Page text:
The Miranda Case Fifty Years Later

By Kamisar, Yale | Boston University Law Review, May 1, 2017 | Go to article overview

The Miranda Case Fifty Years Later


Kamisar, Yale, Boston University Law Review


I. A LOOK BACK AT MIRANDA

A decade after the Supreme Court decided Miranda v. Arizona,1 Geoffrey Stone took a close look at the eleven decisions the Court had handed down "concerning the scope and application of Miranda."2 As Stone observed, "[i]n ten of these cases, the Court interpreted Miranda so as not to exclude the challenged evidence."3 In the eleventh case, the Court excluded the evidence on other grounds.4 Thus, Stone noted, ten years after the Court decided the case, "the Court ha[d] not held a single item of evidence inadmissible on the authority of Miranda."5 Not a single item. To use baseball terminology, in Miranda's first eleven "at bats," it went zero for eleven.

For those of us who welcomed Miranda, this turned out to be deeply disappointing. But it would not have come as much of a surprise to those who remember the four Justices President Nixon appointed to the Supreme Court during his first term of office: Chief Justice Burger, Justice Blackmun, Justice Powell, and Justice Rehnquist.6

Before being appointed Chief Justice of the Supreme Court, then-Judge Burger of the Court of Appeals for the District of Columbia Circuit leftno doubt, both in his dissenting opinions7 and in public speeches,8 that he was extremely unhappy with the Warren Court's criminal procedure cases.9

Chief Justice Burger may have been the most police-friendly Supreme Court Justice of all time-only with the possible exception of another Nixon appointee, William Rehnquist.10 In fact, shortly after Rehnquist became Assistant Attorney General in charge of the Office of Legal Counsel, he urged the President to appoint a commission to consider whether such cases as Miranda needed to be corrected by a constitutional amendment.11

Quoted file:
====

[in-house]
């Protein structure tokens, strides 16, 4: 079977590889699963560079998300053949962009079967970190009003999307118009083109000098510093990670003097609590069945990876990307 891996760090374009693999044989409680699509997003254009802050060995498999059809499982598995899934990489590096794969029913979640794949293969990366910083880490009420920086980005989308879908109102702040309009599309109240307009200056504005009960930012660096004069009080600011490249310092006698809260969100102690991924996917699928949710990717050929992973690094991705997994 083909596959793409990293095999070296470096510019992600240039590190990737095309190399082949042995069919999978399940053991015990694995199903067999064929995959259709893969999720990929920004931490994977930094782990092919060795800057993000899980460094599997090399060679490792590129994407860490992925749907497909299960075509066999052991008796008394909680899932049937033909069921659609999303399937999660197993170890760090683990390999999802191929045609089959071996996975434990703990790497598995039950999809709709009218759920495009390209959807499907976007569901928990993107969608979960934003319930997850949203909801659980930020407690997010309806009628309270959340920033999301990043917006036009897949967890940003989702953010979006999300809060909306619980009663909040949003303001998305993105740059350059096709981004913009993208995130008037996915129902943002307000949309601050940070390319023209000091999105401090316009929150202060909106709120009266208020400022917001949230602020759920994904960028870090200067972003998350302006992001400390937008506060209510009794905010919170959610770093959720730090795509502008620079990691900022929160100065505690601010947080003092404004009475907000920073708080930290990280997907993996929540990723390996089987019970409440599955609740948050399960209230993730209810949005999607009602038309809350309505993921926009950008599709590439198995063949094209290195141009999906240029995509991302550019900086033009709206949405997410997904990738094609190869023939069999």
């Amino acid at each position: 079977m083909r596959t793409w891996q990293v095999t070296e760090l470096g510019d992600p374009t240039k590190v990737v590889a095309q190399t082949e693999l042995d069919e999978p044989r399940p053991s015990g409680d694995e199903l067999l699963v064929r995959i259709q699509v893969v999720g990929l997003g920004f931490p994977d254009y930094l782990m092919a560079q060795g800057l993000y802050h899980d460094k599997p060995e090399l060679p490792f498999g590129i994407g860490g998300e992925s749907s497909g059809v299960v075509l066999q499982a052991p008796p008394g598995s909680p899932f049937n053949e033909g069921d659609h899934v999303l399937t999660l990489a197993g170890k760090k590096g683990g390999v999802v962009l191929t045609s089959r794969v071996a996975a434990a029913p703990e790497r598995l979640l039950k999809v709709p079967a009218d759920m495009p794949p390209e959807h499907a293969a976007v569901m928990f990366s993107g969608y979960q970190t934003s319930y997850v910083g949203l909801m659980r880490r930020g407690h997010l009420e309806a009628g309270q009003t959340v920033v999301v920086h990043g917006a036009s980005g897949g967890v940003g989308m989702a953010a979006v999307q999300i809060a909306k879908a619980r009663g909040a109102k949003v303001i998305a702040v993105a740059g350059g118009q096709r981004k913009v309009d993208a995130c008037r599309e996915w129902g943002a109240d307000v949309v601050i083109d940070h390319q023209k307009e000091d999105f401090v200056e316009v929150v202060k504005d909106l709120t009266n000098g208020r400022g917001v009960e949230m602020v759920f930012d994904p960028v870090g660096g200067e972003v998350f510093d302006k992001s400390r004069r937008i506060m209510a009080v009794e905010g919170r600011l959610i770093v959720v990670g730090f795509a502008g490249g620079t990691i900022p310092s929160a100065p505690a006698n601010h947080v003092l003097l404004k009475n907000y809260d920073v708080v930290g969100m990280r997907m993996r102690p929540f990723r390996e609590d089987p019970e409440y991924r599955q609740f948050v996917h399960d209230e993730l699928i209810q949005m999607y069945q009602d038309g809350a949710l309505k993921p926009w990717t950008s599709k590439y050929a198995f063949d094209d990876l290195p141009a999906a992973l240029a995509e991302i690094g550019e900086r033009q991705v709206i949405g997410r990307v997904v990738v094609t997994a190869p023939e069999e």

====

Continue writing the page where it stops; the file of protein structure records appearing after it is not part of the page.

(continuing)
As for Justice Blackmun and Justice Powell, neither one's appointment to the Court should have come as much of a surprise either. Chief Justice Burger had recommended then-Judge Blackmun, a close friend since their childhood days, to President Nixon for a nomination to the Court.12 It was widely assumed that Justice Blackmun would follow the new Chief Justice's lead.13 As for Justice Powell, when the National Crime Commission issued its report in 1967, the future Justice turned out to be one of seven members of the Commission to sign a supplemental statement underscoring the need to return to the pre-Miranda "voluntariness" test14-even "[i]f, as now appears likely, a constitutional amendment is required."15

In retrospect, I think it is fair to say that Miranda never recovered from Nixon's four Supreme Court appointments.16

II. THE THREE DISSENTS IN MIRANDA

Returning to the case itself, four Justices wrote three separate dissenting opinions in Miranda.17 In one way or another, each dissent assumed that Miranda would be a criminal justice disaster-that very few suspects, if any, would waive their rights.

Justice Clark was the most senior Justice to dissent in Miranda, but he spoke only for himself. Justice Clark maintained that there was "no significant support" for the view that "the Fifth Amendment privilege, in effect, forbids custodial interrogation."18 This is an odd statement about Miranda-the majority never said anything like that-and it is unsupported by any plausible interpretation of the case. Rather, the majority in Miranda took some time spelling out what is, and what is not, "custodial interrogation."19 Shortly after Miranda was decided, it remained to be seen what impact it would have on custodial interrogation. But Miranda did permit some still-to-be-determined interrogation to take place.20

Justice Harlan, joined by Justices Stewart and White, wrote a long dissent.21 At one point, Harlan claimed (without any explanation) that "to suggest or provide counsel for the suspect simply invites the end of the interrogation."22 It is not at all clear what Justice Harlan meant.23

But, before getting to the final dissent, another word about the police and the right to a lawyer. …

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